No, it's not walking on broken glass. Nor typing on broken glass, although I wouldn't count that possibility out entirely if my three year old has anything to say about it! I'm writing this post on an iPad, using the virtual keyboard. No external keyboard, not bluetooth. Thus, writing on glass.
I was always a little iffy about the idea of writing on a virtual keyboard. I type pretty rapidly. On a good hour, I'm putting out fifteen hundred words. Losing writing speed in any serious way would be bad for me. But I had two experiences which made me want to give it a try.
First, I bought a laptop with one of those chicklet type keyboards about a year and a half ago. I'd typed on regular key type keyboards my entire life, you understand, starting with a manual typewriter over thirty years ago. It was a big adjustment. But I very quickly got my writing speed back up to full speed.
The second was talking to a college professor I know about tech. He commented that the new thing on campus was students using an iPad. Not alongside a laptop or desktop, but often instead of another computer. Simply typing out papers and assignments on the glass screen and turning them in.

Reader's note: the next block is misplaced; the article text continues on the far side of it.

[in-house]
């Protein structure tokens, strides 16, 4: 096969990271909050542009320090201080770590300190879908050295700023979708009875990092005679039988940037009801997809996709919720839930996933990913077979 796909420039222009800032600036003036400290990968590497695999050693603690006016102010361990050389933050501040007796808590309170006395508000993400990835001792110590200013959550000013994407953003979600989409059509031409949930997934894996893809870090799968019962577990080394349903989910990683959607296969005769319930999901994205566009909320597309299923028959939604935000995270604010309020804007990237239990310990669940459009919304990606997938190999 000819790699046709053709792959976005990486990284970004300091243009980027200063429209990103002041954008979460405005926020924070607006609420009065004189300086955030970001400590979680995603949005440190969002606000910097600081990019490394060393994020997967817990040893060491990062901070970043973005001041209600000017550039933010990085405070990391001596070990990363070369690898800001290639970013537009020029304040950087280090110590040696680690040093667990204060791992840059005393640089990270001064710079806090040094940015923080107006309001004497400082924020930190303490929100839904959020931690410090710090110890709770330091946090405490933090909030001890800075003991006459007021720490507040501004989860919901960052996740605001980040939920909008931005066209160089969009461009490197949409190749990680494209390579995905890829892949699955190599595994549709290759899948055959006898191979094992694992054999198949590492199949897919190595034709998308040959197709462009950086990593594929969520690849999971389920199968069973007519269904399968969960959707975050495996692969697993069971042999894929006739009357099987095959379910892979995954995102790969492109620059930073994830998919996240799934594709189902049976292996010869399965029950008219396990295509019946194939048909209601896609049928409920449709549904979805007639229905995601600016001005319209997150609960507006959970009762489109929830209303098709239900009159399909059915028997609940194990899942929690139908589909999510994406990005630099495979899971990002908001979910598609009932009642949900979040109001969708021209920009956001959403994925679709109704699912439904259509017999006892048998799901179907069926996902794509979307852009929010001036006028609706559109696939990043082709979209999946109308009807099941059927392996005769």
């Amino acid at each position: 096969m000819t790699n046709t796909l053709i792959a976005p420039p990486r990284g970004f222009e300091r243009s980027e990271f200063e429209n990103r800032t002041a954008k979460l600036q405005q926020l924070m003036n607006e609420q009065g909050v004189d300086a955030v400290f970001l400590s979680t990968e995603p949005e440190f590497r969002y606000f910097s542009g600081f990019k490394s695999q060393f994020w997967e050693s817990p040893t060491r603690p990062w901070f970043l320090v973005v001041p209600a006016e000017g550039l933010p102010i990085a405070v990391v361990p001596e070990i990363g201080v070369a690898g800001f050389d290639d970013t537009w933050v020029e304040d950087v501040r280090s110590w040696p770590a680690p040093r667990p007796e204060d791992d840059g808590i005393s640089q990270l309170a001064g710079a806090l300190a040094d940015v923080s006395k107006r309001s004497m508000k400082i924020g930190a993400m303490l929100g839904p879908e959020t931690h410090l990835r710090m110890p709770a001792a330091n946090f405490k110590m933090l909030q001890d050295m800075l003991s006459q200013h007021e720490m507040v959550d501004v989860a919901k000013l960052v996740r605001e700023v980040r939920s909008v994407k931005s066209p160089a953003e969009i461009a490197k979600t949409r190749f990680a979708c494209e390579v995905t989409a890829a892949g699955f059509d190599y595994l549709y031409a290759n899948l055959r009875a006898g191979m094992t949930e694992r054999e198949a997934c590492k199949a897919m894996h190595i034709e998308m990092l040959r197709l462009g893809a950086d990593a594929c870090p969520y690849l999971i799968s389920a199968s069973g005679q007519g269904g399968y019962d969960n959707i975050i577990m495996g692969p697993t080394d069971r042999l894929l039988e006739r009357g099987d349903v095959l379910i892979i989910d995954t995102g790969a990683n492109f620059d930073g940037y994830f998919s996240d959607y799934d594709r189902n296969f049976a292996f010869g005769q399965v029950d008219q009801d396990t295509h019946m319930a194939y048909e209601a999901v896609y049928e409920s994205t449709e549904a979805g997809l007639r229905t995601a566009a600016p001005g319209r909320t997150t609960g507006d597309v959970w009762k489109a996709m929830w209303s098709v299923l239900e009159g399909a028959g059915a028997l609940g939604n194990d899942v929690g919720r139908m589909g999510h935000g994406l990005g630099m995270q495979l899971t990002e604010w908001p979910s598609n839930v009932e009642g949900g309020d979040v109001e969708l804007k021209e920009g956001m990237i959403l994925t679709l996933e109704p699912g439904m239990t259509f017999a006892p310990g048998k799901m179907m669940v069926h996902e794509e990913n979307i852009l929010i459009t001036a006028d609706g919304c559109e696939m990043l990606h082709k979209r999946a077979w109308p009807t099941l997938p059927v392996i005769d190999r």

OK. In my experience, college students are something of a litmus paper (perhaps canary in a coal mine is a better metaphor) for where tech is going. If the college students have moved to typing on glass keyboards, then not only can it be done, it's likely things are moving in that direction for everyone. On the theory that this might be an upcoming vital life skill, I decided to give it a try.
A week in, and I'm basically up to full speed typing. There is no appreciable loss of speed. Oh, my fingers still stumble on the keys sometimes. But they always did that anyway. I'm back to touch typing, watching the screen more than my keys and fingers. Getting better as I go.
I'm not sure I'd have thought that was possible. But here I am. And it's VERY freeing. With Storyist, I have a decent option for typing that I can export to my laptop. Daedalus Touch is a good program as well, but without support for RTF export there's no way to retain formatting. Storyist retains bolds, italics, and other bits. I'll be watching both as I go forward, as well as keeping eyes on the upcoming Scrivener for iPad.
So I can take this little pound and a half device with me anywhere, type away on it anywhere for eight or more hours, and upload it to my laptop via Dropbox when I hit an Internet connection. I've got a 3G iPad, but don't have the service turned on right now. So far, I'm really liking it.
What have your experiences been with writing on tablets? Ever tried it? Thought about trying it? I'd love to hear your opinions on tablets for writing in general, and "writing on glass" in particular. I look forward to seeing what other folks are doing with these devices!